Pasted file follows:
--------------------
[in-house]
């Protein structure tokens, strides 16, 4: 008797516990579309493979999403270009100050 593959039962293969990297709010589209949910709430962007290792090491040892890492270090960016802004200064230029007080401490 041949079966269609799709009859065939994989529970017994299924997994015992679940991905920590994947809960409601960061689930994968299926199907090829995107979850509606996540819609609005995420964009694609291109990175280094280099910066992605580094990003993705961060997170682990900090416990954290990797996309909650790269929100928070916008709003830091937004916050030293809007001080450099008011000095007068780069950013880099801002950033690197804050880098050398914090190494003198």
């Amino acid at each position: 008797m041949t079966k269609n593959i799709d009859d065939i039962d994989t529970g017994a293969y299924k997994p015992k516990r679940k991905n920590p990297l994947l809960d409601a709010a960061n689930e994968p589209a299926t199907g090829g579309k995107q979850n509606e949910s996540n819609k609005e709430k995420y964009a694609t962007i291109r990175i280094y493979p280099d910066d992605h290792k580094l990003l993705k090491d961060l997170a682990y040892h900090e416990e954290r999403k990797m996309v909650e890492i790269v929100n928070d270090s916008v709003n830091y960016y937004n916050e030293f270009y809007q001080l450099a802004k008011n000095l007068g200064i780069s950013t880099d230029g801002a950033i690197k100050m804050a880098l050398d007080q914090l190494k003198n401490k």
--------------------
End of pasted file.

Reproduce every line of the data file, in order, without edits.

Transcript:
[in-house]
């Protein structure tokens, strides 16, 4: 008797516990579309493979999403270009100050 593959039962293969990297709010589209949910709430962007290792090491040892890492270090960016802004200064230029007080401490 041949079966269609799709009859065939994989529970017994299924997994015992679940991905920590994947809960409601960061689930994968299926199907090829995107979850509606996540819609609005995420964009694609291109990175280094280099910066992605580094990003993705961060997170682990900090416990954290990797996309909650790269929100928070916008709003830091937004916050030293809007001080450099008011000095007068780069950013880099801002950033690197804050880098050398914090190494003198």
């Amino acid at each position: 008797m041949t079966k269609n593959i799709d009859d065939i039962d994989t529970g017994a293969y299924k997994p015992k516990r679940k991905n920590p990297l994947l809960d409601a709010a960061n689930e994968p589209a299926t199907g090829g579309k995107q979850n509606e949910s996540n819609k609005e709430k995420y964009a694609t962007i291109r990175i280094y493979p280099d910066d992605h290792k580094l990003l993705k090491d961060l997170a682990y040892h900090e416990e954290r999403k990797m996309v909650e890492i790269v929100n928070d270090s916008v709003n830091y960016y937004n916050e030293f270009y809007q001080l450099a802004k008011n000095l007068g200064i780069s950013t880099d230029g801002a950033i690197k100050m804050a880098l050398d007080q914090l190494k003198n401490k």